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Preserving Historic Farm Buildings Through Re-Use

By Anthony Peers, architectural historian and Deputy Chairman of the Ancient Monuments Society

I’ve been invited to contribute an article for Heritage Online Debate because I’ve long worked in the conservation field. In addition I care greatly about historic farm buildings and am concerned that we, the body politic, need to be doing more to address the considerable challenges they face. 

I’ve lived for most of my life on a farm and now have the responsibility for a number of historic farm buildings. Most of these stand redundant. I’m interested in the march of progress in the field of agriculture and fully appreciate why old farm buildings have come to be outmoded. 

In 2014, at the Heritage Alliance’s conference on the Future of Traditional Farm Buildings, one thing became all too clear to me. In the more densely populated, wealthier parts of the country the threats facing historic farm buildings are quite different from those faced by their counterparts in the backwaters. Where the key threat in well populated parts might relate to ill advised conversion, in truly rural parts dereliction is the number one threat. In my part of the world the ruinous farm building is coming to be a familiar sight.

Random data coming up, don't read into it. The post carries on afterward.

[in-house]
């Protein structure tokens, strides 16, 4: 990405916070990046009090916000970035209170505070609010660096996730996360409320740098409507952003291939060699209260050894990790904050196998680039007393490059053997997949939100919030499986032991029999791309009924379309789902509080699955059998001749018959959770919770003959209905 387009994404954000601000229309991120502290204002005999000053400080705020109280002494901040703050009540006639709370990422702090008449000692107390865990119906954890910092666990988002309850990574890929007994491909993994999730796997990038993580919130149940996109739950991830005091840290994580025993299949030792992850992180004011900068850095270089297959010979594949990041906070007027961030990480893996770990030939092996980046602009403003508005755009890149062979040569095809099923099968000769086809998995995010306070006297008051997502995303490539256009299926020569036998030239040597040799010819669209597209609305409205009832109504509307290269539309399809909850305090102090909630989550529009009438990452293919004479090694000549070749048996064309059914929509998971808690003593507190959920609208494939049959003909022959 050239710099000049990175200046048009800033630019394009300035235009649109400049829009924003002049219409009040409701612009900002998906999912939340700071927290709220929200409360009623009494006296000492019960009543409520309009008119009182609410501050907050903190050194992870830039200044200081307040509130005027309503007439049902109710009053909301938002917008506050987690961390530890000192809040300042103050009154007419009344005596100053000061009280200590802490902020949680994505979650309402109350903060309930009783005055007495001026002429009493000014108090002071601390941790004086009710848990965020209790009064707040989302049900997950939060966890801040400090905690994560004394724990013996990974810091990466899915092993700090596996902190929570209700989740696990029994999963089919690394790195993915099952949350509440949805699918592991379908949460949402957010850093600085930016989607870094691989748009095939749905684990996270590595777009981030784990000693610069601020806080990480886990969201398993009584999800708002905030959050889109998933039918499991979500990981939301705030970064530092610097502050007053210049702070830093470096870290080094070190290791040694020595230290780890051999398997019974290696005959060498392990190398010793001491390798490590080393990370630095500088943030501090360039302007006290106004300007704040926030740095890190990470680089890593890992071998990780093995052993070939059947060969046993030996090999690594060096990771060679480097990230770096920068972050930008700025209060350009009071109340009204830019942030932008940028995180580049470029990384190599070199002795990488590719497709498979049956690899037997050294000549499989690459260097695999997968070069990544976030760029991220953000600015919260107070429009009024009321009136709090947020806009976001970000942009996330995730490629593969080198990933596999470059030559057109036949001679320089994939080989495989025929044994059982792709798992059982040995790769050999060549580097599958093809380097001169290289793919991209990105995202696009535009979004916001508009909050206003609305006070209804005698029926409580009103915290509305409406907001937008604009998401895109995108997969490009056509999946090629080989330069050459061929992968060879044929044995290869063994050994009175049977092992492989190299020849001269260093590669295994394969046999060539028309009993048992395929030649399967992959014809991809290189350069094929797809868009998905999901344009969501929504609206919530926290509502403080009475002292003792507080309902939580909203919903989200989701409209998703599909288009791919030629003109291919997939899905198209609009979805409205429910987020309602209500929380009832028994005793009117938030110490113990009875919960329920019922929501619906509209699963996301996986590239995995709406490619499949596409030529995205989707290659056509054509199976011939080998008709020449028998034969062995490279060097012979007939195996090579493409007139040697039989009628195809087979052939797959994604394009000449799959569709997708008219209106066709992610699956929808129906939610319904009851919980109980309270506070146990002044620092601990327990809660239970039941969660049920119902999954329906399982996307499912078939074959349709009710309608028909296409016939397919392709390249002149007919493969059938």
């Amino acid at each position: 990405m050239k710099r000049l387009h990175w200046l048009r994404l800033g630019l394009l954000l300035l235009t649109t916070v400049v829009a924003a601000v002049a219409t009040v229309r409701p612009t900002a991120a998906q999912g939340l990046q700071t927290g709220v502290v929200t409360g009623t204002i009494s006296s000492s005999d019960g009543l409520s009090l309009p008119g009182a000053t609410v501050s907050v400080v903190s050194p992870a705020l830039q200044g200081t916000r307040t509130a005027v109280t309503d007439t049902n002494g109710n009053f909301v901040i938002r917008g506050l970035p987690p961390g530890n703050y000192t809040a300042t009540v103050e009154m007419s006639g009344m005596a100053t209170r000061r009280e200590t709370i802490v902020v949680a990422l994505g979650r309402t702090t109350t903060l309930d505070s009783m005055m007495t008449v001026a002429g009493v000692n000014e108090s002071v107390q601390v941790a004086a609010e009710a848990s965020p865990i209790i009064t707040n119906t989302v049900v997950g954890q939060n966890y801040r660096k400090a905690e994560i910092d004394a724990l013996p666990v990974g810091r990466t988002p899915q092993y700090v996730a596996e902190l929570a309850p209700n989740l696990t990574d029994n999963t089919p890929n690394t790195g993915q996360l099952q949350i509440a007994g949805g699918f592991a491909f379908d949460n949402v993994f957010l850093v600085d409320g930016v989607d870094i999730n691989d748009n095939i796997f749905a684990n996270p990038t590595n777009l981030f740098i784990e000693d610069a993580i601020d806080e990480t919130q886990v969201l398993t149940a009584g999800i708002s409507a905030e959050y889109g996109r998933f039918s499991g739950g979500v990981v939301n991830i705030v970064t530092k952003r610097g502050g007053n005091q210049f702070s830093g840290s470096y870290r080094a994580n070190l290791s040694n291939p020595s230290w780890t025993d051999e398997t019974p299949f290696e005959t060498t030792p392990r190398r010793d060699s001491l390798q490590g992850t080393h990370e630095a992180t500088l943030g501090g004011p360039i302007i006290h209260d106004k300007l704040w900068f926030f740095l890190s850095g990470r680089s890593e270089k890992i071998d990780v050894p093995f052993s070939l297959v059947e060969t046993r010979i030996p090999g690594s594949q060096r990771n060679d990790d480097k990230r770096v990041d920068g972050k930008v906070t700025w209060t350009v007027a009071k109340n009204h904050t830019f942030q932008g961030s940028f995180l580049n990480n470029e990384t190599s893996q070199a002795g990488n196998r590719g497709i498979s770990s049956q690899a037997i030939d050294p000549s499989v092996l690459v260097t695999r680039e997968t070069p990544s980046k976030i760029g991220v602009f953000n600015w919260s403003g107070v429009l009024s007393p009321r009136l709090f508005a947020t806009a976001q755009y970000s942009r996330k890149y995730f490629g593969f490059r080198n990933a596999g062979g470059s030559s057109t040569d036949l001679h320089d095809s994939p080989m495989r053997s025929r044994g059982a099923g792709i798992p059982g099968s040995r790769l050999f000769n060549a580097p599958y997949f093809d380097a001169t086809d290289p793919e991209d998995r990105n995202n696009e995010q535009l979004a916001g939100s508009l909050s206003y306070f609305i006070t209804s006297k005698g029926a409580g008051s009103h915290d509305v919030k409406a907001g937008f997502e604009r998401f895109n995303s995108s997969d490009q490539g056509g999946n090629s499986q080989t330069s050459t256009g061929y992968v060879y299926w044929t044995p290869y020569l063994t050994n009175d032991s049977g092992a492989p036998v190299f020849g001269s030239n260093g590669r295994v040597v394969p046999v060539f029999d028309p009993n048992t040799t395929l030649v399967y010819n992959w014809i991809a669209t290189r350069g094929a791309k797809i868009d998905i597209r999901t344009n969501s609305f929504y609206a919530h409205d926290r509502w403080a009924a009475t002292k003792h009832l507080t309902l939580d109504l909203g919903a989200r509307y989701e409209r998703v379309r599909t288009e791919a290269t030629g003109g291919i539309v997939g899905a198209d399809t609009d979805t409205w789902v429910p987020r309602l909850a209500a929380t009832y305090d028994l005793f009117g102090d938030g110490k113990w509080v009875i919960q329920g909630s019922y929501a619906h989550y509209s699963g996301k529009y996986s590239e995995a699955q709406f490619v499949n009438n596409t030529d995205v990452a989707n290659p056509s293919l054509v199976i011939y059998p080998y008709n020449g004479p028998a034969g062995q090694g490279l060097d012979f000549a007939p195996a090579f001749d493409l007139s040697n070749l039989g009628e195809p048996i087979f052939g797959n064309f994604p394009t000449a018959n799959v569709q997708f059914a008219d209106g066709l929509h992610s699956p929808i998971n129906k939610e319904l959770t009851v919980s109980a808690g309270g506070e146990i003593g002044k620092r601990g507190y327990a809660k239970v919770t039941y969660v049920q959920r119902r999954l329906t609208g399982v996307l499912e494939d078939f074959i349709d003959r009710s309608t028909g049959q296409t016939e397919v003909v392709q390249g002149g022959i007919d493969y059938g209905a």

North Shropshire red brick farmstead shippon surrounded by other more modern iron and wood farm sheds.
North Shropshire farmstead shippon before conversion © Anthony Peers, Chris and Libby Middleton

I live in the north of Shropshire. Close by the Cheshire plain, this is grass growing dairy country. In the mid-19th century, during the golden years for farming, times were especially good here. The construction of a train line locally opened new markets to farmers. They could quickly and easily transport their dairy products to Liverpool, Manchester and Birmingham. 

Almost without exception the farmers and landowners in this area re-invested their gains in state of the art farmsteads. These mid-Victorian farm buildings were carefully designed along the latest scientific principles. They were well built and detailed too, with no expense spared on materials. But these buildings were only ‘state of the art’ for a decade or two. Farming practices moved on.

Now in the early 21st century farming has moved on so far that most of these buildings are fit for only the most insignificant of agricultural purposes. 

The mid-Victorian dairy farmsteads in my corner of the country were designed to house 30, maybe 40, cows maximum. The popular thinking nowadays is that to have any chance of staying afloat the dairy farmer must have at least 200 head. Around us 400 is more the norm. The brutal reality is that large herds are much more easily and efficiently looked after if housed in huge portal framed sheds. Either that or adopt the New Zealand system where the small hardy milkers are outside for 12 months a year. Whichever way, the historic farm buildings end up being surplus to requirement.

Interior of long cattle shed with some parts of floor showing old brick flooring where covering concrete has been lifted up. Sun shines through doorways and windows down the right hand length of the shed.
The careful lifting of 1950s concrete flooring has revealed the primary floor finishes of this cattle shed © Anthony Peers, Chris and Libby Middleton